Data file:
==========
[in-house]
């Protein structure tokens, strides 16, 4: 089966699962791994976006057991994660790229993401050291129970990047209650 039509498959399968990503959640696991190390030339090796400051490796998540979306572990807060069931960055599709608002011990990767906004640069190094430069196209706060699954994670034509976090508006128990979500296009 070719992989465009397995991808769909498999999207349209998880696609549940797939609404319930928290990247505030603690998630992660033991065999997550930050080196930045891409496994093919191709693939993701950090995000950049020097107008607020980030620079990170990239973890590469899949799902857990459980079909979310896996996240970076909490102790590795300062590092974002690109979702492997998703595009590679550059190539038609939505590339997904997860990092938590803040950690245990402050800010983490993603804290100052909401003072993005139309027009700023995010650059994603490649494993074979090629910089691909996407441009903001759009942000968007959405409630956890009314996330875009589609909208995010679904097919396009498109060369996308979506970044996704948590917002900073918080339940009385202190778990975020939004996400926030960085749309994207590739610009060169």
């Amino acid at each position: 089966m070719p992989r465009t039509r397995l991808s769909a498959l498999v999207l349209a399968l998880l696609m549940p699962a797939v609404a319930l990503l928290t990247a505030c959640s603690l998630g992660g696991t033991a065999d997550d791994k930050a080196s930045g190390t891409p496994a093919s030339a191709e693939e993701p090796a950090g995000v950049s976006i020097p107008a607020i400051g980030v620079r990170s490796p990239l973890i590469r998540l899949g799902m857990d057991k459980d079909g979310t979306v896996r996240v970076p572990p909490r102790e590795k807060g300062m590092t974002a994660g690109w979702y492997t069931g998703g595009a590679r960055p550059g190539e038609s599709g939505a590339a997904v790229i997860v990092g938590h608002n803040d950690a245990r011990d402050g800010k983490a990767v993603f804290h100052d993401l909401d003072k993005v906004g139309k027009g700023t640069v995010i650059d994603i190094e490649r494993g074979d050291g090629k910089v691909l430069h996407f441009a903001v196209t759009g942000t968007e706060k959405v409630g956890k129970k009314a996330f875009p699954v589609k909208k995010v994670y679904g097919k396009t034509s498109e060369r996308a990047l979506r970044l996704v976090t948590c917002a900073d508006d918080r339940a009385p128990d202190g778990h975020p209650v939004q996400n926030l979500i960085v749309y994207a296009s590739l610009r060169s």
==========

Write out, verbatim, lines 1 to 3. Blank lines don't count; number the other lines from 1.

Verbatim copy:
[in-house]
């Protein structure tokens, strides 16, 4: 089966699962791994976006057991994660790229993401050291129970990047209650 039509498959399968990503959640696991190390030339090796400051490796998540979306572990807060069931960055599709608002011990990767906004640069190094430069196209706060699954994670034509976090508006128990979500296009 070719992989465009397995991808769909498999999207349209998880696609549940797939609404319930928290990247505030603690998630992660033991065999997550930050080196930045891409496994093919191709693939993701950090995000950049020097107008607020980030620079990170990239973890590469899949799902857990459980079909979310896996996240970076909490102790590795300062590092974002690109979702492997998703595009590679550059190539038609939505590339997904997860990092938590803040950690245990402050800010983490993603804290100052909401003072993005139309027009700023995010650059994603490649494993074979090629910089691909996407441009903001759009942000968007959405409630956890009314996330875009589609909208995010679904097919396009498109060369996308979506970044996704948590917002900073918080339940009385202190778990975020939004996400926030960085749309994207590739610009060169």
């Amino acid at each position: 089966m070719p992989r465009t039509r397995l991808s769909a498959l498999v999207l349209a399968l998880l696609m549940p699962a797939v609404a319930l990503l928290t990247a505030c959640s603690l998630g992660g696991t033991a065999d997550d791994k930050a080196s930045g190390t891409p496994a093919s030339a191709e693939e993701p090796a950090g995000v950049s976006i020097p107008a607020i400051g980030v620079r990170s490796p990239l973890i590469r998540l899949g799902m857990d057991k459980d079909g979310t979306v896996r996240v970076p572990p909490r102790e590795k807060g300062m590092t974002a994660g690109w979702y492997t069931g998703g595009a590679r960055p550059g190539e038609s599709g939505a590339a997904v790229i997860v990092g938590h608002n803040d950690a245990r011990d402050g800010k983490a990767v993603f804290h100052d993401l909401d003072k993005v906004g139309k027009g700023t640069v995010i650059d994603i190094e490649r494993g074979d050291g090629k910089v691909l430069h996407f441009a903001v196209t759009g942000t968007e706060k959405v409630g956890k129970k009314a996330f875009p699954v589609k909208k995010v994670y679904g097919k396009t034509s498109e060369r996308a990047l979506r970044l996704v976090t948590c917002a900073d508006d918080r339940a009385p128990d202190g778990h975020p209650v939004q996400n926030l979500i960085v749309y994207a296009s590739l610009r060169s």